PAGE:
The fundamental rules of photography

Follow these simple rules to get the shot you want. 

Whether you’re making the step up from a smartphone, or simply want to get to grips with your camera, then one of the fundamental rules of photography is to master the exposure triangle.

Made up for three variables to determine the exposure of a photograph: aperture, shutter speed, and ISO, you must balance these three settings on your camera to achieve the desired final exposure of your shot.

Just as importantly, not only do they affect exposure, but they also play an important part on the aesthetic and look of your image – let’s take a closer look.

an infographic and diagram showing how iso, aperture and shutter speed come together to determine the exposure of an image

Side 1: Aperture

The aperture is a measure of how much light is let through the lens, with the aperture blades opening and closing like the iris of an eye. How wide open the aperture is is measured in f-numbers, with a wider aperture (lower f-number) letting more light in than when the lens is closed down (a higher f-number).

While it might not sound appealing to limit the amount of light hitting the sensor, the pay off is increased depth of field, allowing more of the scene to be in focus, while wider apertures are desirable to reduce this zone of focus and isolate elements in the scene that you’ve focused on.

A portrait of a young girl sharply in focus with a blurred background

Side 2: Shutter Speed

This determines how long the shutter remains open, resulting in how long the sensor is exposed to light. To help freeze your subject and stop any motion, you’ll want to use a fast shutter speed, whereas if you want to blur movement, you’ll want a longer shutter speed. It’s important to consider this when handholding, as using a relatively slow shutter speed can see a slight blurring of the image from camera shake, resulting in a loss of sharpness.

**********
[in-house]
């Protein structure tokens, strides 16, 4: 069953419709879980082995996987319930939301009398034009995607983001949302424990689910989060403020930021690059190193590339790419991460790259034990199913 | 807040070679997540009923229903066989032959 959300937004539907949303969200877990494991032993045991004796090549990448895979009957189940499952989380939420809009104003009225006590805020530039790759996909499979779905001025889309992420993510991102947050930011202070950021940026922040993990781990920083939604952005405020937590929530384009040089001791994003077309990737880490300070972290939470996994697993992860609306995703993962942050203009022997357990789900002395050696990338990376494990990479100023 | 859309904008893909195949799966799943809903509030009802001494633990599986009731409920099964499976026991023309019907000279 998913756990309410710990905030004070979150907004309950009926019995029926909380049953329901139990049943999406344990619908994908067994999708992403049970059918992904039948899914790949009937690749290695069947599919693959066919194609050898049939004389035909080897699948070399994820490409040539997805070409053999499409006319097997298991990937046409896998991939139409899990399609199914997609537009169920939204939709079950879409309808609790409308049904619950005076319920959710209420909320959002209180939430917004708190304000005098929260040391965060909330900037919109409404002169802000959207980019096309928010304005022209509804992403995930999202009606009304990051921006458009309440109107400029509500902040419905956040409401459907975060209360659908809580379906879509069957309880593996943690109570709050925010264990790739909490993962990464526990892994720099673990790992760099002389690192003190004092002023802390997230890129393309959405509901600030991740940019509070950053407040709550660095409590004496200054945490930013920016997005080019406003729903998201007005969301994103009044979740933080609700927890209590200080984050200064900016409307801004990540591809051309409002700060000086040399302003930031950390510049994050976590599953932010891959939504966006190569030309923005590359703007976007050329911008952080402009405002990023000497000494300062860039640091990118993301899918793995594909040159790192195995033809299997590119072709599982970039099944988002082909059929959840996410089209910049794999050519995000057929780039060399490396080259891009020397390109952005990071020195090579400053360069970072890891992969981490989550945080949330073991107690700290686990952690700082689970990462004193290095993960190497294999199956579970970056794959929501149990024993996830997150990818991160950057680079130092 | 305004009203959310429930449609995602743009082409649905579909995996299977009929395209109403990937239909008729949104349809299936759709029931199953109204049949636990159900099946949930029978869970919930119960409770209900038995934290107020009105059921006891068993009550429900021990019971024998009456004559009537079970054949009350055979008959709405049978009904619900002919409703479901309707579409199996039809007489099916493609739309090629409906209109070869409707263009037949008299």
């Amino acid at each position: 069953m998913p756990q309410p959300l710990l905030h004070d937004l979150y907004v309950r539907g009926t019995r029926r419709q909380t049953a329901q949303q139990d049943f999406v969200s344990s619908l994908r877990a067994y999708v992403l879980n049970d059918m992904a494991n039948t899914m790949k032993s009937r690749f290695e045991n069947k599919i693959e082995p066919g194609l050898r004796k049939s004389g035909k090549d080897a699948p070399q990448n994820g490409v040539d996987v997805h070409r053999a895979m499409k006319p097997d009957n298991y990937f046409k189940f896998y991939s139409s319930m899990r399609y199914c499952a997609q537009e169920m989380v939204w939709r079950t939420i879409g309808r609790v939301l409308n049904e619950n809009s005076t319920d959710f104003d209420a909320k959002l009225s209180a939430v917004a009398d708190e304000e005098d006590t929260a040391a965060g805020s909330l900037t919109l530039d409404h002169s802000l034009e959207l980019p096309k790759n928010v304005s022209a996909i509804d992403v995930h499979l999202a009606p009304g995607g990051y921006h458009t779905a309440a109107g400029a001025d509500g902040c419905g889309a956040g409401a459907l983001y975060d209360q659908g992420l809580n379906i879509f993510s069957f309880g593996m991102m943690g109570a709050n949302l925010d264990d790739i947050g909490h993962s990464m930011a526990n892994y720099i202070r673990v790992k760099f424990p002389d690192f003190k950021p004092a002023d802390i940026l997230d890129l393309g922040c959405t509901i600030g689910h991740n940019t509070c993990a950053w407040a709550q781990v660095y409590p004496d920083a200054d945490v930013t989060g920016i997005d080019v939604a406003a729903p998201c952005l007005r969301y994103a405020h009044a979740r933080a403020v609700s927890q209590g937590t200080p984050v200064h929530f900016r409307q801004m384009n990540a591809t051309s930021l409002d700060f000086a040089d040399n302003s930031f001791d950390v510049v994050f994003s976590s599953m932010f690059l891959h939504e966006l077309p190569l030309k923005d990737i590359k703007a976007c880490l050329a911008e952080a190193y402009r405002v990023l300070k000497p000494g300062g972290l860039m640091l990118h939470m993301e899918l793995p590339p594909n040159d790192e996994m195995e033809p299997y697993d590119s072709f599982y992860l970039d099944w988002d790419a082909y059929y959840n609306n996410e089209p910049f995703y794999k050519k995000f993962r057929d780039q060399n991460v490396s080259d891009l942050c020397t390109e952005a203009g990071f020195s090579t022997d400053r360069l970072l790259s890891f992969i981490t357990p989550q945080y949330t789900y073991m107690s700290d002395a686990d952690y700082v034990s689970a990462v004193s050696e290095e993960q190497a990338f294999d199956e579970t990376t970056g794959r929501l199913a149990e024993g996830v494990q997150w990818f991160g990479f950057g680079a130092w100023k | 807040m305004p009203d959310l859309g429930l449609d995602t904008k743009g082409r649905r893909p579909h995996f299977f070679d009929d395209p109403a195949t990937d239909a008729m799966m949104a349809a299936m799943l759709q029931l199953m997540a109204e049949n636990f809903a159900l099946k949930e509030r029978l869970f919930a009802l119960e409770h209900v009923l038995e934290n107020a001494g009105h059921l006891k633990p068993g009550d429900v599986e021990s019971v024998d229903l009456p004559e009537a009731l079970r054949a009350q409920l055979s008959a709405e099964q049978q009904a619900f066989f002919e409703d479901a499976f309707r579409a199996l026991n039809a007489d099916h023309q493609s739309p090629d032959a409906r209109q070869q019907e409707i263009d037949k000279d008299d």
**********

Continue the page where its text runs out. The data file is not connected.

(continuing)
An action shot of a swimmer freezing the moment he takes a stroke and plunges beneath the water as it splashes up around his ears

Side 3: ISO 

Compared to a roll of film which would see the ISO set for its 24 or 36 exposures, digital allows us much greater flexibility, allowing us to change it for every single shot if we wish.

Increasing the ISO essentially makes the sensor more sensitive to light, requiring a shorter exposure to produce a correctly exposed image, enabling you to use the optimum combination of aperture and shutter speed that wouldn’t otherwise be possible for a lot of shooting situations.

The trade-off though is that as you increase ISO, image noise increases (digital grain) that will see the image quality deteriorate, with detail suffering.


Balancing exposure

A combination of aperture, shutter speed and ISO are referred to as an Exposure Value (EV), and because any change made to the values of the aperture and shutter speed either doubles or halves the amount of light reaching the sensor (and with ISO, doubles or halves sensitivity), it’s known as a stop. If you increase one element by a stop, you’ll have to decrease one of the other two elements by a stop to maintain the same exposure. Alternatively, increase one side of the triangle by two stops, and you can either reduce one of the other elements by two stops, or decrease both by one stop.

To work out the exposure, the camera will take a meter reading to assess how much light is available. It’s at this point you might want to think what you want to give 

priority to in the shot – depth of field or how much blur you want recorded. You can then set this variable, before balancing this with the other two sides of the exposure triangle.

Alternatively, rather than controlling all three elements, you can rely on your camera’s shutter speed or aperture priority modes to balance the exposure for your – for instance, in aperture priority, set the desired aperture (and ISO) for the scene you’re shooting and the camera will automatically set the appropriate shutter speed for you. It’s also possible to have the camera set the ISO for you too via the camera’s Auto ISO mode.

A landscape shot of rocks peering out of a very still and reflective rock pool as the sunsets in the distance painting the sky orange, lavender and pink as it sinks below the horizon

  • By Matthew Ward
  • 5 Oct 2016

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